Dog parks are designed for canines to run around and play. The area is enclosed, so it is safe to let your pup off his leash and stretch his legs. Some dog parks have separate enclosures for dogs of different sizes. Others allow dogs of all shapes and sizes to socialize together.
In addition to allowing canines to release energy and socialize, most Americans agree dog-friendly spaces make excellent additions to local communities. A 2018 survey found that 91% of Americans felt local dog parks benefit the areas they serve.
If you are heading to your local dog-friendly park, make sure you and your pooch are well-prepared. Our guide below explains the best practices to ensure a safe and healthy afternoon at the dog playground.
Preparing for Your First Dog Park Visit
The more prepared you are, the safer the adventure will be for you and your dog. Know what to do before, during, and after a trip to the nearest dog park to ensure your doggo has a tail-wagging good time.
Check Out the Park Alone First
Before bringing your pup to a new outdoor or indoor dog park, scope out the area by yourself. Check that it is a safe and well-maintained pet park. If you don’t like what you see, find another pet-friendly park for Fido.
A safe dog park includes:
- Sturdy fencing
- Enough open space for dogs to roam freely
- Benches for pet owners to chaperone their canines
- Shade for pets and owners
- Waste stations
- Signage explaining the rules of the dog park
Slowly Acclimate Your Dog
Dogs, especially senior dogs, can feel overwhelmed by large groups of canines. To prevent anxiety and ensure your dog gets along with other pets, slowly acclimate him to the park.
When you arrive, keep your dog on a leash. Take a lap around the outside of the dog park together. Pause and let Fido sniff and explore. Do not force your pooch to approach other dogs. Let him do that on his own and at his own pace.
The first trip to the dog park may not be an unleashed experience, and that’s okay. It is more important that your dog enjoys himself, avoids trouble, and feels excited to go back again.
Just as you pack up a baby bag, you should do the same when taking a trip to your local dog park. The first excursion may involve overpacking, but after a few journeys to the park, you will have a better idea of what your dog needs.
First things first, your dog should arrive at the park wearing a collar with ID tags. Your pooch should be also be microchipped. Yes, dog playgrounds are enclosed. But accidents happen. If your dog manages to escape, you need to know he can be traced or identified.
Second, pack a leash. You will need to keep your dog leashed when walking to and from the park’s entrance. You may also need to pull out the leash if your dog acts out or encounters problems with other doggos.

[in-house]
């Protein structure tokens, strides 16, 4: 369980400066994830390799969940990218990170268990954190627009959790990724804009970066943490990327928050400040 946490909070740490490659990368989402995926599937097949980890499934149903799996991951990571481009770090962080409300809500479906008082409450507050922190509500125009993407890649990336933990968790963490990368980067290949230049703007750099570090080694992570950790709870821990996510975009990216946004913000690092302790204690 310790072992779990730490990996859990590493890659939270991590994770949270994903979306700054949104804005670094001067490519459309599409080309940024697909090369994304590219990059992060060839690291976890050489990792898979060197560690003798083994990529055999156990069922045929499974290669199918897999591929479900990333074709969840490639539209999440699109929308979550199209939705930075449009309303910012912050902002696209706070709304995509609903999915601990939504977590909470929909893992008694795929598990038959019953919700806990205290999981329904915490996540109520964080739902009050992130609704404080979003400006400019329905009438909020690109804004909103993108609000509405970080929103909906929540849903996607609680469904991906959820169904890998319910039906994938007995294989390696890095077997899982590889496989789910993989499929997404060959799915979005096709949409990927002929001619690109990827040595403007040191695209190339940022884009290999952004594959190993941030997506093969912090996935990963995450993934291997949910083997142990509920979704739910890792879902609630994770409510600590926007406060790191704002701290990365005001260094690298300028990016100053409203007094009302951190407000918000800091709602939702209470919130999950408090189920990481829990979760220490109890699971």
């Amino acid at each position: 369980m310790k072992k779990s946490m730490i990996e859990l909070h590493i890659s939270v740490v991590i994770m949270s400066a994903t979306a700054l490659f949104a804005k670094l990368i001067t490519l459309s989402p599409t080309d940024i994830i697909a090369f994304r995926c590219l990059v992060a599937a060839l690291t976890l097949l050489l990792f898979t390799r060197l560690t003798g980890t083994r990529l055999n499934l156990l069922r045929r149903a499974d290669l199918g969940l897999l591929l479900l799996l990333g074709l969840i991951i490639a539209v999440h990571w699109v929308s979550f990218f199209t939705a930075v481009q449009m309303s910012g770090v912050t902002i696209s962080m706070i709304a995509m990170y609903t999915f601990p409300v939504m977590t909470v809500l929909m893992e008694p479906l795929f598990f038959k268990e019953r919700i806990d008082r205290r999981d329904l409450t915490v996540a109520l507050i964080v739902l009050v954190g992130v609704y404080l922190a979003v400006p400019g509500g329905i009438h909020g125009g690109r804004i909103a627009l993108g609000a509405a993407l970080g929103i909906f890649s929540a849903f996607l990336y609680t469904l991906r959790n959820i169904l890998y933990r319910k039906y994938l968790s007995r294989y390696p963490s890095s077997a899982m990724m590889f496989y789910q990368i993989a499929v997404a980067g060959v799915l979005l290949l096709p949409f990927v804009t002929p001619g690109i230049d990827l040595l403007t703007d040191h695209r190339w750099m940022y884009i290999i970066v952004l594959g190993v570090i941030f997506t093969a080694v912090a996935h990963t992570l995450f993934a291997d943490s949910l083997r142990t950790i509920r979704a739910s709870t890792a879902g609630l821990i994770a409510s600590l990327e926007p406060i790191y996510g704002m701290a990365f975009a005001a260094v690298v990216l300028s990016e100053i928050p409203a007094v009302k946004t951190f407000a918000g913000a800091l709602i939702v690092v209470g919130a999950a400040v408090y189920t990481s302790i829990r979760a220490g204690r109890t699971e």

Next, stock up on poop bags. A well-kept dog park should provide bags, but supplies can run short. Come prepared with at least one bag for each of your dogs.
Always bring water and a bowl. Your dog is going to work up a thirst. Having water at-the-ready ensures Fido stays well-hydrated.
Finally, keep a towel in your vehicle. Outdoor dog parks can get muddy, and a towel prevents a messy car ride home.
Pay Attention to Your Dog’s Behaviors
While at the dog park, pay close attention to your canines. Pet parents should not sit on the sidelines peering at their phones. They need to keep an eye on their pooches to ensure nothing goes wrong.
Keep an eye out for signs your dog feels stressed, tired, or irritated. These warning signs include:
- Panting and pacing
- Cowering in the corner of the park
- Digging or attempting to escape
- Excessive chewing, barking, growling, or howling
- Laying down
If your pup starts to exhibit any of these behaviors, it’s time to pack up and go home.
What Not to Bring to the Dog Park
If it’s your pooch’s first time hitting up the dog park, take action to ensure a smooth trip. One bad experience can leave your doggo injured, anxious, or traumatized.
Taking a young pup to the dog park is dangerous. They can get attacked by bigger dogs or contract venereal diseases. Avoid bringing a puppy to a dog park until it is at least 17 weeks old. That gives the pup enough time to receive necessary shots, learn basic obedience training, and get microchipped.
Toys, Treats, or Food
A trip to the dog park is an opportunity for socialization and exercise. It is not a picnic. Therefore you should not be packing treats or food. Bringing food to a dog park can lead to aggression and dog fights.
Leave Fido’s favorite toys at home, too. It’s perfectly fine to pack a tennis ball or frisbee. But keep in mind that whatever you bring might not return home. If your pup gets possessive with certain toys, leave those at the house.
Playgrounds are for children, and dog parks are for canines. A dog-friendly park is chaotic enough, so do not add small children to the mix. Toddlers can get bumped by larger dogs or find themselves in the middle of a dog fight. Leave young kids at home and focus on Fido at the dog park.
Natural Products to Keep Your Dog Mobile
A trip to the dog park is a fun and safe adventure as long as you are well-prepared. Follow our guide, and your pup is guaranteed to have a positive experience.
In addition to socializing, dog parks are a way for dogs to get exercise. Regular exercise is essential for healthy joints. If your dog is experiencing discomfort performing daily activities, our Advanced Mobility Pack can help.
From Hemp Seed Oil to Organic Turmeric, PetHonesty’s Advanced Mobility soft chews are jam-packed with natural nutrients. The dog treats reduce inflammation and restore mobility to ensure your pooch can keep up with other canines at the dog park.
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